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  • The Ethical Stakes of Critique
  • Rahul Govind (bio)
Columbia University Press, 2018

Sean Meighoo's The End of the West and Other Cautionary Tales opens with the following problematic: the concept of the West drives a certain form of Euro-centrism. However, Meighoo argues that many of the critiques of this very Euro-centrism are themselves complicit with their object of critique. The basis for this argument is that even these critiques presuppose a unitary concept and history of the West. Meighoo diagnoses this failure in a range of figures and texts from continental philosophy and postcolonial theory. While the demonstration of this failure forms a major portion of the book in the form of Parts II and III (136 pages of 222 pages) there is what might appear an unusual framing to these sections. Part I is a discussion of Martin Bernal's Black Athena and its critical reception, while the concluding part IV is a reading of "popular culture," more specifically a reading of the film Help! (starring the Beatles). Bernal's work is an apt introduction of the problematic of the West since the latter is often in-dissociable from Greece, and the concluding section on "popular culture" is meant to teach us ways to deconstruct the West, moving beyond the promises and practices of both continental philosophy and postcolonial theory.

Before moving to a discussion of Meighoo's readings, it should be stated at the outset that the sections on continental philosophy and postcolonial theory (Parts II and III) are in fact readings of specific texts of Edmund Husserl, Martin Heidegger, Emmanuel Levinas, Jacques Derrida, Edward Said, Chandra Talpade Mohanty, Homi Bhaba, and [End Page 151] Trinh T. Minh-ha. There is an internal logic to this sequence. Meighoo begins with the need to dismantle the concept of the West and its Greek origins—in fact, the very concept of the origin—which was to have uniquely invented "philosophy, science and democracy." As he says: "The West binds together reason, progress and freedom in a way that remains absolutely unique to itself" (3). Within continental philosophy, Meighoo traces a shift from a "historical teleology" ("a discourse that celebrates the historical and technological progress of the West") to a "negative teleology" ("a counter discourse that laments its cultural and spiritual decline") (xi, repeated on 45). While Husserl and Heidegger embody this shift, this very shift is subtly reiterated in the texts of Levinas and Derrida. "Negative teleology" is reappropriated in postcolonial theory, an appropriation that is legible in the "critique of representation" (as a unique power of the West) in E. Said and C. T. Mohanty as much as in the "valorization of difference" in H. Bhaba and Trinh T. Minh-ha. Thus, even within negative teleology and its most radical appropriations, the subtle specter of a unitary West persists. It is in the face of this challenge that Meighoo proposes, in the concluding part IV, to alternate registers by reading the film Help!, in which he finds a "hyperbolic" practice of representation that might well be more subversive than the self-consciously critical practices of continental philosophy as much as postcolonial theory.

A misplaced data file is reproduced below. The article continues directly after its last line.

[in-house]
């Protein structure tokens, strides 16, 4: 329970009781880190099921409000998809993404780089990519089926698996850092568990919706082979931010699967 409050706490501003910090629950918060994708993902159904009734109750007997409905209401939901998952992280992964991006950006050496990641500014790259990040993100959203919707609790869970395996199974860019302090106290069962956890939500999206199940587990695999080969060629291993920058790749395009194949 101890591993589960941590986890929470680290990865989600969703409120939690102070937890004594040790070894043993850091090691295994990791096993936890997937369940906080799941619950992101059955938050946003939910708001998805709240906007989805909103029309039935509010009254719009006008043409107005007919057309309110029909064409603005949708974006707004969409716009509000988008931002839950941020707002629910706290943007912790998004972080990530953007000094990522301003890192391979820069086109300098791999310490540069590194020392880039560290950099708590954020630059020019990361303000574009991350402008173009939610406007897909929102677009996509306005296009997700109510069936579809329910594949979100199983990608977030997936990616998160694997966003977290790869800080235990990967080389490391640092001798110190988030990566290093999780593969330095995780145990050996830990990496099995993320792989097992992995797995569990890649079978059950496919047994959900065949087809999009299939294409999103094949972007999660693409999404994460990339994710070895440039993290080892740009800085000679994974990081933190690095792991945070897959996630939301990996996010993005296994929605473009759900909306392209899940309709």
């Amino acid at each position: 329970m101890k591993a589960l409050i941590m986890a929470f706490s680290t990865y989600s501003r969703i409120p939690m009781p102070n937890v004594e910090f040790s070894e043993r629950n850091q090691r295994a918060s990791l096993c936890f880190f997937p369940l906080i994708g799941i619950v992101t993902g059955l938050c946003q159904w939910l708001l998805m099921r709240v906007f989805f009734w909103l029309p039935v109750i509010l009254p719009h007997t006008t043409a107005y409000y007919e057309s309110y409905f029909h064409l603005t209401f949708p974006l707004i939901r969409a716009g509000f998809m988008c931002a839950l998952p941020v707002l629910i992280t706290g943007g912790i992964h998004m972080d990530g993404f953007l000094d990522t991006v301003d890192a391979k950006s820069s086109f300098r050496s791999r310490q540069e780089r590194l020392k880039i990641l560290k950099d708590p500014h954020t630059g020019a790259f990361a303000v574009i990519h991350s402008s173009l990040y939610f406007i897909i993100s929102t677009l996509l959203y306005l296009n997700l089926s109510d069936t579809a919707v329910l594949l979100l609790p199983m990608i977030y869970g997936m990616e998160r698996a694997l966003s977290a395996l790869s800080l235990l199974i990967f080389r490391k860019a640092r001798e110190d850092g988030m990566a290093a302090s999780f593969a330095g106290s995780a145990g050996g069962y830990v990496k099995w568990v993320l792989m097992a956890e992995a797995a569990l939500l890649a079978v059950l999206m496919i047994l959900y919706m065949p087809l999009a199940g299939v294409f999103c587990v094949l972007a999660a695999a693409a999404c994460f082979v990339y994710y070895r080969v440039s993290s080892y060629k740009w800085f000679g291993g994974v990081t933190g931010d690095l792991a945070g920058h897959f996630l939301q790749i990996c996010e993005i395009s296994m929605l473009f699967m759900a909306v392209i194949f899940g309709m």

The fundamental methodological and substantive issue is not merely the accuracy and persuasiveness of the specific readings of the various texts under discussion but also whether Meighoo is successful in integrating these different texts and in diagnosing them all with a singular conceptual defect: the persistence of the "West" in their analyses. Moreover, one has to simultaneously evaluate the value of the concluding section where an alternative—unburdened by this defect—is proposed in the reading of film. On both counts, this reviewer remains unconvinced. Since the book involves readings of texts, there is simply no other way to critically engage than to closely and critically follow Meighoo's tread; needless to say, this cannot but be selective.

In part I, Meighoo admits that his discussion does not contribute any historical evidence to Bernal's work and its critical reception. Rather, the interest and investment lie in the "stakes" of the debate: "The significance of Bernal's Black Athena lies not so...


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pp. 151-165
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